Sometimes you just have to take an adventure when you have the chance – you have to make time for it quickly and jump on it. That was absolutely the case last week. I had travelled to the Dallas area for work (getting there was an adventure on it’s own), and one of my co-workers pointed out that we had the chance to visit a remarkable place while we were in the area.
First, the journey. There is no doubt that the Lower Mainland of BC is never ready for any level of snowfall. Earlier this month, we got a skiff of snow starting shortly after 3pm, and everyone started to pack up for the day. When I say a skiff, in any other part of Canada, it would have been dealt with by using a broom, as the shovel would have been overkill. Here, that meant I didn’t get home that night until 8pm. And that was for half a centimeter of snow. This is why everyone left early, because half a centimeter of snow is “snowmaggedon” here.
The day we were flying out was truly snowmaggedon, however, I’m not sure I’ve ever seen this much snow in Vancouver proper, and I can’t find a good estimate, but I would have to say we had a solid 30 cm. It made progress to the airport slow, with reports that airlines in Canada were cancelling flights outright. All props to American Airlines though (see what I did there?), as we got out about 12 minutes after our scheduled time. The big delay was an unavoidable wait for de-icing, but we landed in reasonable time to find dinner near our hotel.
Two days later, it was just one co-worker and I, and we had a few things to wrap up which would take most of a morning. Completing them, we walked around downtown Fort Worth – we were staying by Sundance Square – because the architecture was truly amazing, and I wanted to capture some of it. Fort Worth is an Art Deco haven, with glorious buildings that have been saved, in whole or in part, from destruction – unlike Vancouver’s rip and tear attitude that brings down glorious old buildings. Some have saved only the facade, but some have saved the entire building, retaining the beauty of this architectural period.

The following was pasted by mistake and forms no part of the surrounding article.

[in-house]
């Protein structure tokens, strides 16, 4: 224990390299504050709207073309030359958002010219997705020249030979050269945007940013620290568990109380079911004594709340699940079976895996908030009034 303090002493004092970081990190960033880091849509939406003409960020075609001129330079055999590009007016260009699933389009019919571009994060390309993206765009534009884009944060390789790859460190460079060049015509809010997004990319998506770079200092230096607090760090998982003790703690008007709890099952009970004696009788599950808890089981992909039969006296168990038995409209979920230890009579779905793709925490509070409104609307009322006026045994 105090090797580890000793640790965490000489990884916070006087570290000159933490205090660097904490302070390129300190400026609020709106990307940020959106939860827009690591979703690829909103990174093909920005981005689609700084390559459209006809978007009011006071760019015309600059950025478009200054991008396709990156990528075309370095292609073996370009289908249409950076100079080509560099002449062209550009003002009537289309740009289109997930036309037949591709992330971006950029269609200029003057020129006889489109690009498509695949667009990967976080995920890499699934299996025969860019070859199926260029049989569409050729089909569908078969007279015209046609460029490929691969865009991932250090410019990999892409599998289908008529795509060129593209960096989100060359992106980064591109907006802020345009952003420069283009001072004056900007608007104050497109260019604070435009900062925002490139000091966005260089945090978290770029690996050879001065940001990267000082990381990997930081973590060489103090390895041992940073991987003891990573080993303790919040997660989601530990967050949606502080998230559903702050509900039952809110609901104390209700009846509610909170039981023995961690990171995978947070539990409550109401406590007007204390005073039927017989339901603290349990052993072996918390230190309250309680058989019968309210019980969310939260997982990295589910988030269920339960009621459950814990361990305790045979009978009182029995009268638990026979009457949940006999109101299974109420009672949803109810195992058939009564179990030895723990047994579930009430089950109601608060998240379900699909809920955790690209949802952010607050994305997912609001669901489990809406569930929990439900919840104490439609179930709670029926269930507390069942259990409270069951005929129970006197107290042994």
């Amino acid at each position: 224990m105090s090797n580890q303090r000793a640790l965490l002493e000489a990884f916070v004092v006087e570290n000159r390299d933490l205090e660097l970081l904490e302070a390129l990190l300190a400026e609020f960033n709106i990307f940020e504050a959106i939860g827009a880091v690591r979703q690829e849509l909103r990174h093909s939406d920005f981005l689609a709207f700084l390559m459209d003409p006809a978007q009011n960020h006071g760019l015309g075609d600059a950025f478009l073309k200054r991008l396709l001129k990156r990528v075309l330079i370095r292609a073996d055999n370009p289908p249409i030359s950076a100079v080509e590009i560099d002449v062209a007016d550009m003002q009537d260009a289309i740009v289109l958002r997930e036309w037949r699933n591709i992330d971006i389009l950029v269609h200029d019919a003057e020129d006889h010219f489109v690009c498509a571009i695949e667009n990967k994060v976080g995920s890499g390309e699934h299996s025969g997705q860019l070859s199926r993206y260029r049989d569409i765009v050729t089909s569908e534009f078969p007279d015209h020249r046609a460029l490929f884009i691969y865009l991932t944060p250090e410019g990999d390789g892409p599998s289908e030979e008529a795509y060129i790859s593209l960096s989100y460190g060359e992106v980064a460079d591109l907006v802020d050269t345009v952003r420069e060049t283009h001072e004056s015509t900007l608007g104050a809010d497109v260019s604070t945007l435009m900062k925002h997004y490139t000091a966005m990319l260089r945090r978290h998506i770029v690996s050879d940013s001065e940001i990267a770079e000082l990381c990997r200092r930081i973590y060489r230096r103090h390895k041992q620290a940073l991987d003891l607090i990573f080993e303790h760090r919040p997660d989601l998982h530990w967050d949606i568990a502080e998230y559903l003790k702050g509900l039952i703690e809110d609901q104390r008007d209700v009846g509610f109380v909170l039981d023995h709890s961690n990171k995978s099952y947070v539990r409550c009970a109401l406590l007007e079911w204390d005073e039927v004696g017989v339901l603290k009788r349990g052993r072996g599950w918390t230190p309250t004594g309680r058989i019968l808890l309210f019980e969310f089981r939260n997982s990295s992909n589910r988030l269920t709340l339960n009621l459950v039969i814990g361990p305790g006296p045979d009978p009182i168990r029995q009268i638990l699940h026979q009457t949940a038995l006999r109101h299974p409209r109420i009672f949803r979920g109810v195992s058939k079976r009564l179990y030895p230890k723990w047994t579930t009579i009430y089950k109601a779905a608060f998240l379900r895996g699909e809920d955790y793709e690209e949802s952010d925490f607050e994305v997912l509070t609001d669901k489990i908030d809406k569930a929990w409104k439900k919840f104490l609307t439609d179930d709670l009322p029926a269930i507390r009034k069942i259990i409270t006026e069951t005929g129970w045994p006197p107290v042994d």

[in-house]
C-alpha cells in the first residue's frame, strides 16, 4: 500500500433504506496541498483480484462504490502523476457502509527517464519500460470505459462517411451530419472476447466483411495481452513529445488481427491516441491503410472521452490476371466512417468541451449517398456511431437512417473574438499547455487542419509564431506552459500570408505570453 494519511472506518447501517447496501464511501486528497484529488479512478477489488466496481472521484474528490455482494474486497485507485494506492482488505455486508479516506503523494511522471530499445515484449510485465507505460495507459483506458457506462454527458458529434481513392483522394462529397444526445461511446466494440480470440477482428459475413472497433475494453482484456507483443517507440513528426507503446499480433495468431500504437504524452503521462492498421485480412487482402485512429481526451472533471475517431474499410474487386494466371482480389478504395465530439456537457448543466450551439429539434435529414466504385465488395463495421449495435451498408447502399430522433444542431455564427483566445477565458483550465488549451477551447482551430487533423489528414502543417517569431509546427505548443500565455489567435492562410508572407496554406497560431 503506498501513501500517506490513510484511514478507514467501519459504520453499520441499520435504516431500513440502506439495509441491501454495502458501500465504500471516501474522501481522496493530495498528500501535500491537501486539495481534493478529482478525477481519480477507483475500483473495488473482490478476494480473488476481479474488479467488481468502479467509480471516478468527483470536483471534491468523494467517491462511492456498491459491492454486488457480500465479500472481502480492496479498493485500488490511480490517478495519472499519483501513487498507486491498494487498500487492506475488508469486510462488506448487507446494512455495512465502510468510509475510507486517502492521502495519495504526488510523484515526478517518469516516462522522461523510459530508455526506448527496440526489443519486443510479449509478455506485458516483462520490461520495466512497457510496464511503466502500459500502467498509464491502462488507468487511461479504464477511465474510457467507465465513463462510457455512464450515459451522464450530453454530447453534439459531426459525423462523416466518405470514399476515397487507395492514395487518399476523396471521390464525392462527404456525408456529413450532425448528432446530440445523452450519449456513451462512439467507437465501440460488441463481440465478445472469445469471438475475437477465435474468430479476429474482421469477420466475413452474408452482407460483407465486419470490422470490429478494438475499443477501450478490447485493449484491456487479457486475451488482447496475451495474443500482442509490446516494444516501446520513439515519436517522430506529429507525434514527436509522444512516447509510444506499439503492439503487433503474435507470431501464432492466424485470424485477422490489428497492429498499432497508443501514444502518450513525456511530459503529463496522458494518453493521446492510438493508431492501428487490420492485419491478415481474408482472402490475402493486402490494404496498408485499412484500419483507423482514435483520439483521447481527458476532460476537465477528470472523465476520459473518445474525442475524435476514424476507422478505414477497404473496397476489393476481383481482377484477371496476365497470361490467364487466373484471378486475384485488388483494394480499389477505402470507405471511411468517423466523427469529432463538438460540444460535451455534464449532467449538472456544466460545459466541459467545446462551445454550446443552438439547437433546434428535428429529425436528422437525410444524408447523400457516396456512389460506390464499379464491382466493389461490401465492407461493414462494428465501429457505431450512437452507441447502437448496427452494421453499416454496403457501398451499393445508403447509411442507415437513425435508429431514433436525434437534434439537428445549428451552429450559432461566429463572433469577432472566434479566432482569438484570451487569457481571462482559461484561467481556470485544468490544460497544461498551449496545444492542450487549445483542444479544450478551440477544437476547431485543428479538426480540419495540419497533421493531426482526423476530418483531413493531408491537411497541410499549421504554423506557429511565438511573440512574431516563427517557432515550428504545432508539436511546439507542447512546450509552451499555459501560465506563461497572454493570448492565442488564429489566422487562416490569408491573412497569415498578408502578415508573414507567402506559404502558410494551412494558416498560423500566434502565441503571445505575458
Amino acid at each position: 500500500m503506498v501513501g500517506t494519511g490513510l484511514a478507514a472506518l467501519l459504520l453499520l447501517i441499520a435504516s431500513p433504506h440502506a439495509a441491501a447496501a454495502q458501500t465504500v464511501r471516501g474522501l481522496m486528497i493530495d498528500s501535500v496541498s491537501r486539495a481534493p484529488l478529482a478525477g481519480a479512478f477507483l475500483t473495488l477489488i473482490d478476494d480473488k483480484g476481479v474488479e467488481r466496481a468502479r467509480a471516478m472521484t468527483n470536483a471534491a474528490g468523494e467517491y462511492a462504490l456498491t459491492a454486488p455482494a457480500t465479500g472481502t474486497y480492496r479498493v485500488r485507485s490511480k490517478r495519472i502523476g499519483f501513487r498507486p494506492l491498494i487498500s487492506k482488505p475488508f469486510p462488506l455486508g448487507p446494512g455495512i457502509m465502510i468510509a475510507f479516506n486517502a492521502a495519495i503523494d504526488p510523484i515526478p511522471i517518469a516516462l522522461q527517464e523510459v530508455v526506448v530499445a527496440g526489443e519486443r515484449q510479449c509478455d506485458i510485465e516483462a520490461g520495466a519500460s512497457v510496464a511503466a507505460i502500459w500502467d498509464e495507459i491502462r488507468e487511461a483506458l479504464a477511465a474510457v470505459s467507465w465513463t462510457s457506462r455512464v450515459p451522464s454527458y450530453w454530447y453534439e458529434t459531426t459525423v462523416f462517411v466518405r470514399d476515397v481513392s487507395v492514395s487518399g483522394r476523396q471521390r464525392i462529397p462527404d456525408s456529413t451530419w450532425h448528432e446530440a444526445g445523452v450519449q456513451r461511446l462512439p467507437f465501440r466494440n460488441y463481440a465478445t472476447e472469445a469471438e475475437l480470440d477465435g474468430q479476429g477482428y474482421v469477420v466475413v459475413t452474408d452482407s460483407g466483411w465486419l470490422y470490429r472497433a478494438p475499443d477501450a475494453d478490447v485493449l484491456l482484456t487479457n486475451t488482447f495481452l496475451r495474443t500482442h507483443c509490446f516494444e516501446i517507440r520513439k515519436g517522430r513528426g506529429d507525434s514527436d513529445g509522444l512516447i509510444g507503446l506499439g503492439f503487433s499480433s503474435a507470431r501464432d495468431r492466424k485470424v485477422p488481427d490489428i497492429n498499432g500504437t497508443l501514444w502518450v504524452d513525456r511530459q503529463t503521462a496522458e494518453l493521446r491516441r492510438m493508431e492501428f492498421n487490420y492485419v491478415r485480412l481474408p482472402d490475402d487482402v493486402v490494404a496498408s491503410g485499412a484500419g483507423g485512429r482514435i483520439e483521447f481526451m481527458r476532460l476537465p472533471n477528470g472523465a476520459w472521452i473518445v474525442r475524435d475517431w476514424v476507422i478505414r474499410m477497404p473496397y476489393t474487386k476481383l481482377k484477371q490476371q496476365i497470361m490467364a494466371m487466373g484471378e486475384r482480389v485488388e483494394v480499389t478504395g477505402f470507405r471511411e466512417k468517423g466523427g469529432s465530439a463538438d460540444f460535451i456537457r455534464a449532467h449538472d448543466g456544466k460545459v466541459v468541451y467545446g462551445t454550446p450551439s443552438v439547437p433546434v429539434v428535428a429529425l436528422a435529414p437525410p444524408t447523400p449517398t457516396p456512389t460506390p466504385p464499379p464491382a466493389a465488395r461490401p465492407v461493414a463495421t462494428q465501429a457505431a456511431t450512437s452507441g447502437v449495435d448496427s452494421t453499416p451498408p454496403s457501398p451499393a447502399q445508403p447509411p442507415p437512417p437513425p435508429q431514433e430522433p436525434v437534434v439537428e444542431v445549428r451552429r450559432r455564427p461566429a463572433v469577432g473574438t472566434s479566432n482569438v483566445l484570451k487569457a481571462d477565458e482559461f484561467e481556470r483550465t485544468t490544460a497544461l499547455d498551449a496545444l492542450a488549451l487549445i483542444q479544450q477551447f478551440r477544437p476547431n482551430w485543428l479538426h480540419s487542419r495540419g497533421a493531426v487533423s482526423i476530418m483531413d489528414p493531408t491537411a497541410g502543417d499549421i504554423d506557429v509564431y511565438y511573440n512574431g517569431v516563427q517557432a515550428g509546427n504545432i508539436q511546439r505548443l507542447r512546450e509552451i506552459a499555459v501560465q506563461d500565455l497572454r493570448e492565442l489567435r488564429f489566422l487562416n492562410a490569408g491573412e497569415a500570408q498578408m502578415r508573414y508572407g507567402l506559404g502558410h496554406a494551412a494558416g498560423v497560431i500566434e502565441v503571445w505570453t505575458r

My coworker also had a great idea. It was unbelievably cold (-12C with the wind chill) and so we decided to warm up indoors by grabbing a bite. One of the things we saw in Fort Worth was a John F. Kennedy memorial. I didn’t know, but he had visited and spoken to the Fort Worth Chamber of Commerce the day he was shot. After lunch at a suitably kitschy barbeque restaurant with animal heads on the walls, we followed through on my friend’s plan, and went to Dealey Plaza en route to the airport. I have no idea if I will ever be back to Dallas, so his idea was brilliant.
I don’t know what I expected. I didn’t expect a museum, but it’s there, and it’s really well done. You can go through at your own pace and we did (read: quickly), but if you want to learn about his election campaign, that’s all there too. There is a lot to learn about the shooting, and you can see the windows that Oswald used. There are 3D video recreations of the shooting that scroll on TVs, there’s the model of the shooting that you can see in the photos below, and then you can walk to the grassy knoll, and see the arrow-straight, well-maintained fence.
Sometimes you stumble on adventure. Be sure to take it, as you never know if you will ever be there again.